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How often do you take a closer look at the objects surrounding you? In the hurried pace of our day-to-day lives, we rarely peer into the small things around us, and when we do, they often surprise us. When, for example, we take a walk outside, everything around us is teeming with life that we don’t even notice. Whether we see them or not, the leafhopper shedding its skin, the tiny jumping spider seeking something to snack on, or the frostbitten dragonfly, waiting for the warmth of the Sun’s first rays that would let it fly again, are all there, and we don’t even realize. Macro photography gives us the unique opportunity to discover their extraordinary world, full of peculiar detail, where even gravity is not what we’re used to. It allows us to witness the amazing moments in the lives of our smallest roommates on this planet, or to just wonder at the complexity of their anatomy.

These materials are intended both for beginners and experienced macro photographers. There are entire books written on many of the subjects discussed here.  The purpose of these articles is not to cover all topics in fine detail, but to give the reader a basic understanding of the matter.

Content:
Foreword
I. Introduction
II. Basic terms
III. Equipment


Foreword
As in any other genre of art photography, in macro photography lighting and composition are paramount. No matter how interesting our main subject is, if we don’t capture it well, the photo would only have documentary value. For this purpose, we need to be able to work with light to achieve the desired effect, and try to compose the shot so that nothing looks out of place. The gear we use is not of particular importance. Every experienced photographer knows this, but since we need some absolute minimum to begin shooting, we will review it first.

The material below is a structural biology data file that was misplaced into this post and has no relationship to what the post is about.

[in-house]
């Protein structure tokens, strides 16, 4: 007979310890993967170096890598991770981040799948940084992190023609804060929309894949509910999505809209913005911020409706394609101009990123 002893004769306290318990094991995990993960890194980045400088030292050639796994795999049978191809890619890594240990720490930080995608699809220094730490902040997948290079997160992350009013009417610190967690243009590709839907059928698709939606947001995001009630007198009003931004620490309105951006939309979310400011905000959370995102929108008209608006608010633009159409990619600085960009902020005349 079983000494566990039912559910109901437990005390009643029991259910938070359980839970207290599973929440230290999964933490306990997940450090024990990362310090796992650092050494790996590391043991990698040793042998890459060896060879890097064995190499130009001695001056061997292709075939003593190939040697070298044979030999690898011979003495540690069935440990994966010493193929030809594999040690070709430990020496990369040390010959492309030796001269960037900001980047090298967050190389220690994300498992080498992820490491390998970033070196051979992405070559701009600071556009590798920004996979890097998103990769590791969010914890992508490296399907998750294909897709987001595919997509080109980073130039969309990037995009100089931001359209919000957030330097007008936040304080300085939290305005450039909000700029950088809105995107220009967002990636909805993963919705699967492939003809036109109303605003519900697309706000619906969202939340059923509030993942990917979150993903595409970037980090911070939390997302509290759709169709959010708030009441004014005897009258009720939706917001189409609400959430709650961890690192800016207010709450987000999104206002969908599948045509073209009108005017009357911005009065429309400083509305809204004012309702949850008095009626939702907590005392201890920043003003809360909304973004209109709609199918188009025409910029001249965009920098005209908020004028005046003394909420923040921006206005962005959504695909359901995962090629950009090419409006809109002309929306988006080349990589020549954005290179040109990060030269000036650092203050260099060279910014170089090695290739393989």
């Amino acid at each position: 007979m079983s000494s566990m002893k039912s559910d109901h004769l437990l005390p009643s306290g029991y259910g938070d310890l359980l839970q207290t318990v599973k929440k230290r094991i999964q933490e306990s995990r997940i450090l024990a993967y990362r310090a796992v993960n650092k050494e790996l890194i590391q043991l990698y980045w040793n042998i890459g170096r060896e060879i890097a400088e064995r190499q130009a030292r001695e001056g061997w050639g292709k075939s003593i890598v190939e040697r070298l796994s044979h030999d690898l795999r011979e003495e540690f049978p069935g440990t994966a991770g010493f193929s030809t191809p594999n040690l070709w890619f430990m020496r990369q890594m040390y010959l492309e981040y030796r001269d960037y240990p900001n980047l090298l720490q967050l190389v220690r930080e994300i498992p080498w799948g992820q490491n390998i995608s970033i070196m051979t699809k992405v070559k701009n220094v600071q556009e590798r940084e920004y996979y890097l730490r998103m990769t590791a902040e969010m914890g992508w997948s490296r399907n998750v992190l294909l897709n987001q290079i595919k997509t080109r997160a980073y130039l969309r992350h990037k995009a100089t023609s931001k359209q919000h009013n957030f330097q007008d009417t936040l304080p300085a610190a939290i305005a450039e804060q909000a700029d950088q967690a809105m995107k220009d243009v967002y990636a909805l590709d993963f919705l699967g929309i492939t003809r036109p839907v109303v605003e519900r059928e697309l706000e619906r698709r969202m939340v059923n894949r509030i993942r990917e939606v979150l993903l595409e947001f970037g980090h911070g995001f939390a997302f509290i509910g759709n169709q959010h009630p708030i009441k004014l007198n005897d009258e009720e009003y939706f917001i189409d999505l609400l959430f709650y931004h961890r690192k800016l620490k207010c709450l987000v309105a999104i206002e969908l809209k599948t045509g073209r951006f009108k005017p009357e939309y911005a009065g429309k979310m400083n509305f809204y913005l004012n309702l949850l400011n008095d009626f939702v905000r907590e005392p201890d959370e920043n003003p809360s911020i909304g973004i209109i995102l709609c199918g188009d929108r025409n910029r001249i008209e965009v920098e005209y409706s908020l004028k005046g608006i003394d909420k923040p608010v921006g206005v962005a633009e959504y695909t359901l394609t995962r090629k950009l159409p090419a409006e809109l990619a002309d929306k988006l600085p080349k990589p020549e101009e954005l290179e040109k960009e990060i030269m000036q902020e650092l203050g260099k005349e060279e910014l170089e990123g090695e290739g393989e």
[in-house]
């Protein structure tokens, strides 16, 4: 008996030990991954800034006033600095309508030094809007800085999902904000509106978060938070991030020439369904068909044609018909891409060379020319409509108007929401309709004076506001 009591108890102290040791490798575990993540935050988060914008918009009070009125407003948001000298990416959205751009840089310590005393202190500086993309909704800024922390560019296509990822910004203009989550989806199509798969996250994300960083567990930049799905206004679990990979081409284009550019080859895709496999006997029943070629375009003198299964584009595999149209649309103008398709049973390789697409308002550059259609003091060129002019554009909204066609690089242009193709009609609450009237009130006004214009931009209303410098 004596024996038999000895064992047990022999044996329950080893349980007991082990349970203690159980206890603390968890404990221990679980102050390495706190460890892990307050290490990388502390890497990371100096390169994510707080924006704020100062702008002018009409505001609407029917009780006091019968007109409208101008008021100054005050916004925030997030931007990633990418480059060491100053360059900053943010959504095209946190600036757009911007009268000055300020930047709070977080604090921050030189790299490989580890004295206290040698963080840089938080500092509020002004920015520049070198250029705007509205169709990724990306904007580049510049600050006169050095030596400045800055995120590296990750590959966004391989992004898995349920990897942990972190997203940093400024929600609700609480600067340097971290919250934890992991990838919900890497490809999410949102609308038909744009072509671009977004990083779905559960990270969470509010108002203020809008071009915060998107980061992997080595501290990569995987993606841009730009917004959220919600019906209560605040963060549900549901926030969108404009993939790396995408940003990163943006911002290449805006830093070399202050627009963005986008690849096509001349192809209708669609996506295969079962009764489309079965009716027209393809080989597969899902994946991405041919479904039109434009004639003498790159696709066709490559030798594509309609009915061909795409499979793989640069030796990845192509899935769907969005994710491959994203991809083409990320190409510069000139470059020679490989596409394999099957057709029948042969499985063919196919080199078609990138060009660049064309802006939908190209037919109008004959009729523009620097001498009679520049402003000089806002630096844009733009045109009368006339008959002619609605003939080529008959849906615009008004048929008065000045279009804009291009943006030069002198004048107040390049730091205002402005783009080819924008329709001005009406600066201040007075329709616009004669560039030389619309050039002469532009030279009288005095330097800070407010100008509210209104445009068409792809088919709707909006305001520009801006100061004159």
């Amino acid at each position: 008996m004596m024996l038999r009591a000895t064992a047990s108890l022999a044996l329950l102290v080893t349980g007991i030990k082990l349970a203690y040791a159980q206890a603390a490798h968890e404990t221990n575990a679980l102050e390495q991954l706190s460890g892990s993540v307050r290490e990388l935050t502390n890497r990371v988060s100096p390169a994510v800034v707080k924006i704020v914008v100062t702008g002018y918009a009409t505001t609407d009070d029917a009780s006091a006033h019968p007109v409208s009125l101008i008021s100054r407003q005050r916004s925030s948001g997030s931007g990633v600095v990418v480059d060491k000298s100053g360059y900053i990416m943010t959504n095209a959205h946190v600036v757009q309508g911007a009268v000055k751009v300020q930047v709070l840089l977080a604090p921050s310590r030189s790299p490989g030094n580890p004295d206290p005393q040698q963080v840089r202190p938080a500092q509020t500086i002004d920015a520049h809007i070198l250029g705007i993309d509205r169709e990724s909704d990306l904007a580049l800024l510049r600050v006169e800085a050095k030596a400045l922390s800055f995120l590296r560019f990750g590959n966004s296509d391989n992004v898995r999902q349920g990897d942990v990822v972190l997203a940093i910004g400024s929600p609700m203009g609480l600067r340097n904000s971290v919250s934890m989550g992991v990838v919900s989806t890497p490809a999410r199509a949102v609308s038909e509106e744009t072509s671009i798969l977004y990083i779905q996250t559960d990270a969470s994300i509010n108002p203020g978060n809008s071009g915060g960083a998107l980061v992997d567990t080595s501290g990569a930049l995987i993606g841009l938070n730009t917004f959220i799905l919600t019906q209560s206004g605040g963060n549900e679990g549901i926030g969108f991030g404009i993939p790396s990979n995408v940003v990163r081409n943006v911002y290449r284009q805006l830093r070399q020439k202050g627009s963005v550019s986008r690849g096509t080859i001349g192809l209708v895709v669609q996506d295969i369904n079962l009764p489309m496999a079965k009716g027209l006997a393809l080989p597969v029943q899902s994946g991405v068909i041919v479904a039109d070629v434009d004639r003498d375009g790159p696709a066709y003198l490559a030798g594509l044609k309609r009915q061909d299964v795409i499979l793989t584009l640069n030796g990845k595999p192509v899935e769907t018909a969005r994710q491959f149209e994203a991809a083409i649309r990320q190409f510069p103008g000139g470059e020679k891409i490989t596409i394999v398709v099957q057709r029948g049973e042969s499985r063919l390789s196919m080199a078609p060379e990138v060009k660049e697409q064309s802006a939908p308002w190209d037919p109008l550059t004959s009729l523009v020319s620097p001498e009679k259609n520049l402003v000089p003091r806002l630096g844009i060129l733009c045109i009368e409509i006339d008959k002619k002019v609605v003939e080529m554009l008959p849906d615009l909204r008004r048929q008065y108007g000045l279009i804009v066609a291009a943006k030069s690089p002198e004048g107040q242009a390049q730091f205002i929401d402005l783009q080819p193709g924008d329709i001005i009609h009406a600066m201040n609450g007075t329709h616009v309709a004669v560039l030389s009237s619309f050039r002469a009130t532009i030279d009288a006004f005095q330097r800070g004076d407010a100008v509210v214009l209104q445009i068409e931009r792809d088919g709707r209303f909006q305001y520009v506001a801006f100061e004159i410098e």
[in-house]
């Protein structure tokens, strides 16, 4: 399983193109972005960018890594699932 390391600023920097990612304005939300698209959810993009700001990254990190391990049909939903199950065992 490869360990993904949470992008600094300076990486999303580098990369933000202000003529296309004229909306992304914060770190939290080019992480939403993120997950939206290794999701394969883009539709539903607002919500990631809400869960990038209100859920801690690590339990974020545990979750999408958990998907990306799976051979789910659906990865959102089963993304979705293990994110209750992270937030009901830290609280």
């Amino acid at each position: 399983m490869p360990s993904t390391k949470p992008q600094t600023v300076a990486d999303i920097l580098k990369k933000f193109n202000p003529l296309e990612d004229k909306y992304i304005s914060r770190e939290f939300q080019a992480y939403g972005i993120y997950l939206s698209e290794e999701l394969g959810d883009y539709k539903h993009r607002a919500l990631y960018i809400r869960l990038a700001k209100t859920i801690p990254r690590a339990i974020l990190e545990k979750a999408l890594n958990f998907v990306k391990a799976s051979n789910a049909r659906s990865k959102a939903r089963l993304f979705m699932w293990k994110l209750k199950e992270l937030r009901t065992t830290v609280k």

I. Introduction
So, what actually do we call macro photography? Where does it begin from and how far does it extend? Before answering these questions, we need to clarify the meanings of the terms “magnification” and “reproduction ratio”.

» Magnification and reproduction ratio
» Macro and close-up photography


II. Basic terms
In macro photography, we need to gain some practical experience before we can take decent shots. This is mainly due to the shallow depth of field and the use of relatively long focal lengths. That’s why first we need to know the theory behind all that.

» Focal length, focusing distance, working distance
» Depth of field and diffraction


III. Equipment
In this chapter, we will take a look at the main equipment that we need in order to start shooting – namely, a camera and an optical system.

» Choosing a single-lens reflex camera body

The most important part of our equipment, besides the lighting, is the optical system. Generally, the best choice is a macro lens.

» Macro lenses – classification and recommendations

Certain accessories can be used to achieve greater magnification using a standard lens that we already have. Their main advantage over macro lenses is their low prices, but we have to keep in mind that they’re usually a compromise with convenience when shooting and the resulting image quality. Possible options are:

» Extension tubes
» Bellows
» Close-up lense
» Coupling ring
» Reversing ring
» Teleconverter

These accessories can also be combined with a macro lens in order to achieve even more magnification.

The gear used for additional lighting will be reviewed in the next chapter.

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